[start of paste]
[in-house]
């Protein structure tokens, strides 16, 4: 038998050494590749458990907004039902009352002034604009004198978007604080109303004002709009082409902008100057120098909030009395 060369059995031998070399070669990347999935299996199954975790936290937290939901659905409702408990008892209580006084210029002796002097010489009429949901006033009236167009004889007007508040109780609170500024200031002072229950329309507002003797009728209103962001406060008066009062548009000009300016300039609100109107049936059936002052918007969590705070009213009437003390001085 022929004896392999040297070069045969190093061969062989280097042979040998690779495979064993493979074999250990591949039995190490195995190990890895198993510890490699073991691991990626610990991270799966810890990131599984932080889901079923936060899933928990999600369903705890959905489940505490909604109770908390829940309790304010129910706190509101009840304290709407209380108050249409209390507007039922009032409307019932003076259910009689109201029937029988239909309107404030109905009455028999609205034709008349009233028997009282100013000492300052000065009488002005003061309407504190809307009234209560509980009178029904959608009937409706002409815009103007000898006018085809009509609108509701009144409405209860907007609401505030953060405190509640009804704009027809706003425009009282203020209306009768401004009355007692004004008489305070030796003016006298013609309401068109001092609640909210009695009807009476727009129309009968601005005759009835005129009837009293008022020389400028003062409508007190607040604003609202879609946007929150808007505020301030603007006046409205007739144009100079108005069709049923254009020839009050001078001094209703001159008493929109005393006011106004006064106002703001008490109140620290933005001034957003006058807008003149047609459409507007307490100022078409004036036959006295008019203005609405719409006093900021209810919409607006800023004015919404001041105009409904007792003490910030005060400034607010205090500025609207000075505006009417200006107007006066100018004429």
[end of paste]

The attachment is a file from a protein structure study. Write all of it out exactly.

[in-house]
């Protein structure tokens, strides 16, 4: 038998050494590749458990907004039902009352002034604009004198978007604080109303004002709009082409902008100057120098909030009395 060369059995031998070399070669990347999935299996199954975790936290937290939901659905409702408990008892209580006084210029002796002097010489009429949901006033009236167009004889007007508040109780609170500024200031002072229950329309507002003797009728209103962001406060008066009062548009000009300016300039609100109107049936059936002052918007969590705070009213009437003390001085 022929004896392999040297070069045969190093061969062989280097042979040998690779495979064993493979074999250990591949039995190490195995190990890895198993510890490699073991691991990626610990991270799966810890990131599984932080889901079923936060899933928990999600369903705890959905489940505490909604109770908390829940309790304010129910706190509101009840304290709407209380108050249409209390507007039922009032409307019932003076259910009689109201029937029988239909309107404030109905009455028999609205034709008349009233028997009282100013000492300052000065009488002005003061309407504190809307009234209560509980009178029904959608009937409706002409815009103007000898006018085809009509609108509701009144409405209860907007609401505030953060405190509640009804704009027809706003425009009282203020209306009768401004009355007692004004008489305070030796003016006298013609309401068109001092609640909210009695009807009476727009129309009968601005005759009835005129009837009293008022020389400028003062409508007190607040604003609202879609946007929150808007505020301030603007006046409205007739144009100079108005069709049923254009020839009050001078001094209703001159008493929109005393006011106004006064106002703001008490109140620290933005001034957003006058807008003149047609459409507007307490100022078409004036036959006295008019203005609405719409006093900021209810919409607006800023004015919404001041105009409904007792003490910030005060400034607010205090500025609207000075505006009417200006107007006066100018004429």